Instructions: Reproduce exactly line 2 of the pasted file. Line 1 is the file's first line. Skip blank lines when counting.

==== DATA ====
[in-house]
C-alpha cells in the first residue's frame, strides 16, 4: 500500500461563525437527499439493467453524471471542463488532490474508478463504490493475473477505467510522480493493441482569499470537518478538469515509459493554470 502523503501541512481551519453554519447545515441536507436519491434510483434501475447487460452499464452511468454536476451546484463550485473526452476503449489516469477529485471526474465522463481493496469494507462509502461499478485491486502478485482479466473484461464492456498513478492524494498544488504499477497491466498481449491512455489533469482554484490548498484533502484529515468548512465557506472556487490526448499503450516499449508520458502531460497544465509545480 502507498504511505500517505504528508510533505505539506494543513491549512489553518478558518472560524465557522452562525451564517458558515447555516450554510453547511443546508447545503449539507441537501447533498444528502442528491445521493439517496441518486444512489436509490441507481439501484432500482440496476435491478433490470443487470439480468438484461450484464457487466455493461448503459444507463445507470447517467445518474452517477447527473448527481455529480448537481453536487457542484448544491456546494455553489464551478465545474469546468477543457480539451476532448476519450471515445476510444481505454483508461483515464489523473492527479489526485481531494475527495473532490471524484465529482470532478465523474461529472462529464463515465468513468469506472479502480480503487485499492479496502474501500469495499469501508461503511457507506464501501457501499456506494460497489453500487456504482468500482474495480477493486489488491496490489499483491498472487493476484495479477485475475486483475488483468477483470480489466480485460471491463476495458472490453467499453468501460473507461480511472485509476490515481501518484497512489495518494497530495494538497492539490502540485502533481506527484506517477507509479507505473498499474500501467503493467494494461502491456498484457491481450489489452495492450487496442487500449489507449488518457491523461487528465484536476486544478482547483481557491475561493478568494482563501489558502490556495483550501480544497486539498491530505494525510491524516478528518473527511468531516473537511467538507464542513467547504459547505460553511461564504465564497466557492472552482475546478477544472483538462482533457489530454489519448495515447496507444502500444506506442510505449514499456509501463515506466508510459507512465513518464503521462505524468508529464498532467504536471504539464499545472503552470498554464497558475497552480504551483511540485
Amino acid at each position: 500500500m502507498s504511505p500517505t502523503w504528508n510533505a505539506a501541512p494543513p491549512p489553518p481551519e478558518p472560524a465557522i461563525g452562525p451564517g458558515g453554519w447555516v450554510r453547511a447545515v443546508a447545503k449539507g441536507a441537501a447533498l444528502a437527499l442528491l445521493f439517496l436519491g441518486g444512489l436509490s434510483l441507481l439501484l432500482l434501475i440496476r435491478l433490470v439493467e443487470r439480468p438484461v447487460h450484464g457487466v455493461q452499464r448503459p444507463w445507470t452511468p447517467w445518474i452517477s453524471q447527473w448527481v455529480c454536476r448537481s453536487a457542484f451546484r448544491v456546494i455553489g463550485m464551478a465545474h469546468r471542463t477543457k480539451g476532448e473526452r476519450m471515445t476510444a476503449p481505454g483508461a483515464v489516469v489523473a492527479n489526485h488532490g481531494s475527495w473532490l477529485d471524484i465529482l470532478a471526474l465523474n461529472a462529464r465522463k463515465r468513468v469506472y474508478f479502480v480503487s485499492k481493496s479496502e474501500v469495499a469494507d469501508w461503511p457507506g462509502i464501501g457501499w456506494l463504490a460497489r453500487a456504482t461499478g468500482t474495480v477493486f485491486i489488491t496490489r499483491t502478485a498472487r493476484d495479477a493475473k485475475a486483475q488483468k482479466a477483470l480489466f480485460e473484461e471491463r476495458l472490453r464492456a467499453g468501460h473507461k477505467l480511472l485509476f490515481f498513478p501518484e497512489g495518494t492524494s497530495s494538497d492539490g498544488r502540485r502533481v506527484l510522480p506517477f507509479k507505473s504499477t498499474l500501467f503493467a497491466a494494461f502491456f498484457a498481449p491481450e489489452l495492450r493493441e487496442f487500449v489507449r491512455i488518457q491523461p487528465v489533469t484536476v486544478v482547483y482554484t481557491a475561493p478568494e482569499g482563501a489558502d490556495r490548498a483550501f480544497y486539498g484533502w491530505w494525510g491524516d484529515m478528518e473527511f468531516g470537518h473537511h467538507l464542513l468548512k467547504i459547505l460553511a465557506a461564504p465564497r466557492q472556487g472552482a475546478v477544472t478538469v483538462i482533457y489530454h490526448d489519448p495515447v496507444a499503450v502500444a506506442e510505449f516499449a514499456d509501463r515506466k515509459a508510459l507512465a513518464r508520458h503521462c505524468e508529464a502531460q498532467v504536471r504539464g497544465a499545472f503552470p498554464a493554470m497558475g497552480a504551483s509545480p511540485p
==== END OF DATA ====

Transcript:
C-alpha cells in the first residue's frame, strides 16, 4: 500500500461563525437527499439493467453524471471542463488532490474508478463504490493475473477505467510522480493493441482569499470537518478538469515509459493554470 502523503501541512481551519453554519447545515441536507436519491434510483434501475447487460452499464452511468454536476451546484463550485473526452476503449489516469477529485471526474465522463481493496469494507462509502461499478485491486502478485482479466473484461464492456498513478492524494498544488504499477497491466498481449491512455489533469482554484490548498484533502484529515468548512465557506472556487490526448499503450516499449508520458502531460497544465509545480 502507498504511505500517505504528508510533505505539506494543513491549512489553518478558518472560524465557522452562525451564517458558515447555516450554510453547511443546508447545503449539507441537501447533498444528502442528491445521493439517496441518486444512489436509490441507481439501484432500482440496476435491478433490470443487470439480468438484461450484464457487466455493461448503459444507463445507470447517467445518474452517477447527473448527481455529480448537481453536487457542484448544491456546494455553489464551478465545474469546468477543457480539451476532448476519450471515445476510444481505454483508461483515464489523473492527479489526485481531494475527495473532490471524484465529482470532478465523474461529472462529464463515465468513468469506472479502480480503487485499492479496502474501500469495499469501508461503511457507506464501501457501499456506494460497489453500487456504482468500482474495480477493486489488491496490489499483491498472487493476484495479477485475475486483475488483468477483470480489466480485460471491463476495458472490453467499453468501460473507461480511472485509476490515481501518484497512489495518494497530495494538497492539490502540485502533481506527484506517477507509479507505473498499474500501467503493467494494461502491456498484457491481450489489452495492450487496442487500449489507449488518457491523461487528465484536476486544478482547483481557491475561493478568494482563501489558502490556495483550501480544497486539498491530505494525510491524516478528518473527511468531516473537511467538507464542513467547504459547505460553511461564504465564497466557492472552482475546478477544472483538462482533457489530454489519448495515447496507444502500444506506442510505449514499456509501463515506466508510459507512465513518464503521462505524468508529464498532467504536471504539464499545472503552470498554464497558475497552480504551483511540485